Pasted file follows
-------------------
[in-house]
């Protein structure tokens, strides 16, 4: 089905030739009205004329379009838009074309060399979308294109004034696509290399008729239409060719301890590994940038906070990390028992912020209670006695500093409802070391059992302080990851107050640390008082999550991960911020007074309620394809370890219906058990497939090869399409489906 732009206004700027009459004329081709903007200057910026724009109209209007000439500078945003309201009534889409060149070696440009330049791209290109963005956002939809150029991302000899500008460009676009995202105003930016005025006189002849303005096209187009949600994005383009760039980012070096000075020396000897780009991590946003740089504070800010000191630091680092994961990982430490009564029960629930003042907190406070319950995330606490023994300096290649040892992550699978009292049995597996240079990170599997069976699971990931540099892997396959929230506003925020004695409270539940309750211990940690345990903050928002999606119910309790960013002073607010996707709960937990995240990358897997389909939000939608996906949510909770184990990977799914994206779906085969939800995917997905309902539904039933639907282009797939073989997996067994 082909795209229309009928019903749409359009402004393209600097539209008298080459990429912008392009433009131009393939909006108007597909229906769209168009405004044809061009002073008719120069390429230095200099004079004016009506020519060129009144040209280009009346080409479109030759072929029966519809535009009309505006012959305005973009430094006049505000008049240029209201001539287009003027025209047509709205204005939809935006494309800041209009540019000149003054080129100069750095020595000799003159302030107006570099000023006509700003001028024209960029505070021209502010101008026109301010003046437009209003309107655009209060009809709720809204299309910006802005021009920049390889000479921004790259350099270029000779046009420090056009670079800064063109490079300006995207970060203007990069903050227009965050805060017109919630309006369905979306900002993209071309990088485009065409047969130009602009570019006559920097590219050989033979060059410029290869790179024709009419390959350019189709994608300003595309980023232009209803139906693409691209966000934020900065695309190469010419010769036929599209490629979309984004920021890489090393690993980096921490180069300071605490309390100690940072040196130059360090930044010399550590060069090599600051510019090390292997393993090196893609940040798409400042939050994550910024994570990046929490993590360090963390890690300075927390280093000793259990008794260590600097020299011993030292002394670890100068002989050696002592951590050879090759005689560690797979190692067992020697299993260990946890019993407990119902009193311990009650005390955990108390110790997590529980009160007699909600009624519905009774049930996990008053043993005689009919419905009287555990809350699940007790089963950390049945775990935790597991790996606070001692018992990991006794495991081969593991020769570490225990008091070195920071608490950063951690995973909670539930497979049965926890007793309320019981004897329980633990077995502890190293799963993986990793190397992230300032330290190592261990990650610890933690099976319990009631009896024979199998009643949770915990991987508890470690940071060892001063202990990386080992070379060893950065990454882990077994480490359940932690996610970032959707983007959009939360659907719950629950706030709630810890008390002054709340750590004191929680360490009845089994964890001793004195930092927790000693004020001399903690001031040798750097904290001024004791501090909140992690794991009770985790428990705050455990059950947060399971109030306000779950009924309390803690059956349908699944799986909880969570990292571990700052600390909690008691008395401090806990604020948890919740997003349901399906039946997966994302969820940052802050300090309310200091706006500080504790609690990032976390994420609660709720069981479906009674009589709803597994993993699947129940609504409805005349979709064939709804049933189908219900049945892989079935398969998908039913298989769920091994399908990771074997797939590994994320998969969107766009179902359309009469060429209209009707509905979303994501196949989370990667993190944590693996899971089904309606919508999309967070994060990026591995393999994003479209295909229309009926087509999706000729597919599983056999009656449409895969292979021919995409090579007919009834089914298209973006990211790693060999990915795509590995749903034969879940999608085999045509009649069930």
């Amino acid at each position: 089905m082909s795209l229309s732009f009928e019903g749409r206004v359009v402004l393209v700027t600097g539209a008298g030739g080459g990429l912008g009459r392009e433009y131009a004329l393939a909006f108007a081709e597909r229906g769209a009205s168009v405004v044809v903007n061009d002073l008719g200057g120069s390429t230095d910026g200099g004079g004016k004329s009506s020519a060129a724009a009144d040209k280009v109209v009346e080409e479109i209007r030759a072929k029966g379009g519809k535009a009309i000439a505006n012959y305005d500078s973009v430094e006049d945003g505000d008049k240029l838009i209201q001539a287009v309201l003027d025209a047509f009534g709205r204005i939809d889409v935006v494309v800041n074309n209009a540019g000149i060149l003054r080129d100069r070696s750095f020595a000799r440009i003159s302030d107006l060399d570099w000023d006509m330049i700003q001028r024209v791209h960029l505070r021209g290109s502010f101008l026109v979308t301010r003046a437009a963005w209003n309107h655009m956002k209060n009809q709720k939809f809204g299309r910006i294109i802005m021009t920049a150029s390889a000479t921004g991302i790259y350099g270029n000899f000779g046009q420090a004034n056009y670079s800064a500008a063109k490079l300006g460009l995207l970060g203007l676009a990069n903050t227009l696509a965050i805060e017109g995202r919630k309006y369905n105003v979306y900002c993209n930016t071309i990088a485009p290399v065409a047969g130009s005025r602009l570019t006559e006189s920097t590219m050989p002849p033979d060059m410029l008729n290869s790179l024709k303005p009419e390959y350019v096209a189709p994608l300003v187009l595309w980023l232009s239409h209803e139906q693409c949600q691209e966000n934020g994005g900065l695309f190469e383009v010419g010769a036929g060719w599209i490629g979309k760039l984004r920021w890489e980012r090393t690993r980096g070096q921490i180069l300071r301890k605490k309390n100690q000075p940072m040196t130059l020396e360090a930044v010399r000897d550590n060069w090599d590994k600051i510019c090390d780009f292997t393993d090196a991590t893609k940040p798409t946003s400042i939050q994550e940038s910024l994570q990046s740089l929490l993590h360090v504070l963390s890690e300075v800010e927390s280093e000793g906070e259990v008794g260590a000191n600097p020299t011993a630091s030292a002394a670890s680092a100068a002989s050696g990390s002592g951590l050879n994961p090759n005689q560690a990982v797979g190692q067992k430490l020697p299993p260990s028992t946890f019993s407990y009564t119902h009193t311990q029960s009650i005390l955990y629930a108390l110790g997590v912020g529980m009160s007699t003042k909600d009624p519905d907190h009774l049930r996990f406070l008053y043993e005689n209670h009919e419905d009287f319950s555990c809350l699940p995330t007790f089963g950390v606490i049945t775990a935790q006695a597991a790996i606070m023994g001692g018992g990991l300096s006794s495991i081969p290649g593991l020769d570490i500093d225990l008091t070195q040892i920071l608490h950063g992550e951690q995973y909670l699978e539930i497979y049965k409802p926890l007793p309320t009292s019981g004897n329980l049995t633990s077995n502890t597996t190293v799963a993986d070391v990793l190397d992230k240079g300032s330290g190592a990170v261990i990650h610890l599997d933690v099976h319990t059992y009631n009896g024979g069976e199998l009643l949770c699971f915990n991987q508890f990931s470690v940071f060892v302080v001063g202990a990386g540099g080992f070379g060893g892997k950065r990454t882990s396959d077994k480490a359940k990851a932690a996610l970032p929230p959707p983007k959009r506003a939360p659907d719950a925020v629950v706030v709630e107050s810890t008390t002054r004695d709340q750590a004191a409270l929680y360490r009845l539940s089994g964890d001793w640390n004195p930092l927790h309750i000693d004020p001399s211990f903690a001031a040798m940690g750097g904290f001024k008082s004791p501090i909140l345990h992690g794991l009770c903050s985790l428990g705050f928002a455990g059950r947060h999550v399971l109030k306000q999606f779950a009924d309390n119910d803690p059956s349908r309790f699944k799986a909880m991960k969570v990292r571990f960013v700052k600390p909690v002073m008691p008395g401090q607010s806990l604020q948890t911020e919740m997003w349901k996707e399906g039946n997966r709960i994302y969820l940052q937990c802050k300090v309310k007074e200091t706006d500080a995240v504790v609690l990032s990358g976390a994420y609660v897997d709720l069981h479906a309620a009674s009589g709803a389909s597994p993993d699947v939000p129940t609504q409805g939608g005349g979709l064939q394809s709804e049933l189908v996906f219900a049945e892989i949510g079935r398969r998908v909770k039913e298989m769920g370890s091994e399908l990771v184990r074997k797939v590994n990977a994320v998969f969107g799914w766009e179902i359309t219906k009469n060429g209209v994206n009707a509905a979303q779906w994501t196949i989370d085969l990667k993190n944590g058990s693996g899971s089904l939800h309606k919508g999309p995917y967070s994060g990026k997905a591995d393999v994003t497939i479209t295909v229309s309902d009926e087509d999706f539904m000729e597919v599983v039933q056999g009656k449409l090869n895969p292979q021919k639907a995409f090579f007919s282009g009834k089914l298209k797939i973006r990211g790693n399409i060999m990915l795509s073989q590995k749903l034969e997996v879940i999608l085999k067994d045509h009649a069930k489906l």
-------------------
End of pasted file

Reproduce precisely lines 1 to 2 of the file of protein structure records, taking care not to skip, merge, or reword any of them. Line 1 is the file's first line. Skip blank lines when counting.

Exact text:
[in-house]
């Protein structure tokens, strides 16, 4: 089905030739009205004329379009838009074309060399979308294109004034696509290399008729239409060719301890590994940038906070990390028992912020209670006695500093409802070391059992302080990851107050640390008082999550991960911020007074309620394809370890219906058990497939090869399409489906 732009206004700027009459004329081709903007200057910026724009109209209007000439500078945003309201009534889409060149070696440009330049791209290109963005956002939809150029991302000899500008460009676009995202105003930016005025006189002849303005096209187009949600994005383009760039980012070096000075020396000897780009991590946003740089504070800010000191630091680092994961990982430490009564029960629930003042907190406070319950995330606490023994300096290649040892992550699978009292049995597996240079990170599997069976699971990931540099892997396959929230506003925020004695409270539940309750211990940690345990903050928002999606119910309790960013002073607010996707709960937990995240990358897997389909939000939608996906949510909770184990990977799914994206779906085969939800995917997905309902539904039933639907282009797939073989997996067994 082909795209229309009928019903749409359009402004393209600097539209008298080459990429912008392009433009131009393939909006108007597909229906769209168009405004044809061009002073008719120069390429230095200099004079004016009506020519060129009144040209280009009346080409479109030759072929029966519809535009009309505006012959305005973009430094006049505000008049240029209201001539287009003027025209047509709205204005939809935006494309800041209009540019000149003054080129100069750095020595000799003159302030107006570099000023006509700003001028024209960029505070021209502010101008026109301010003046437009209003309107655009209060009809709720809204299309910006802005021009920049390889000479921004790259350099270029000779046009420090056009670079800064063109490079300006995207970060203007990069903050227009965050805060017109919630309006369905979306900002993209071309990088485009065409047969130009602009570019006559920097590219050989033979060059410029290869790179024709009419390959350019189709994608300003595309980023232009209803139906693409691209966000934020900065695309190469010419010769036929599209490629979309984004920021890489090393690993980096921490180069300071605490309390100690940072040196130059360090930044010399550590060069090599600051510019090390292997393993090196893609940040798409400042939050994550910024994570990046929490993590360090963390890690300075927390280093000793259990008794260590600097020299011993030292002394670890100068002989050696002592951590050879090759005689560690797979190692067992020697299993260990946890019993407990119902009193311990009650005390955990108390110790997590529980009160007699909600009624519905009774049930996990008053043993005689009919419905009287555990809350699940007790089963950390049945775990935790597991790996606070001692018992990991006794495991081969593991020769570490225990008091070195920071608490950063951690995973909670539930497979049965926890007793309320019981004897329980633990077995502890190293799963993986990793190397992230300032330290190592261990990650610890933690099976319990009631009896024979199998009643949770915990991987508890470690940071060892001063202990990386080992070379060893950065990454882990077994480490359940932690996610970032959707983007959009939360659907719950629950706030709630810890008390002054709340750590004191929680360490009845089994964890001793004195930092927790000693004020001399903690001031040798750097904290001024004791501090909140992690794991009770985790428990705050455990059950947060399971109030306000779950009924309390803690059956349908699944799986909880969570990292571990700052600390909690008691008395401090806990604020948890919740997003349901399906039946997966994302969820940052802050300090309310200091706006500080504790609690990032976390994420609660709720069981479906009674009589709803597994993993699947129940609504409805005349979709064939709804049933189908219900049945892989079935398969998908039913298989769920091994399908990771074997797939590994994320998969969107766009179902359309009469060429209209009707509905979303994501196949989370990667993190944590693996899971089904309606919508999309967070994060990026591995393999994003479209295909229309009926087509999706000729597919599983056999009656449409895969292979021919995409090579007919009834089914298209973006990211790693060999990915795509590995749903034969879940999608085999045509009649069930």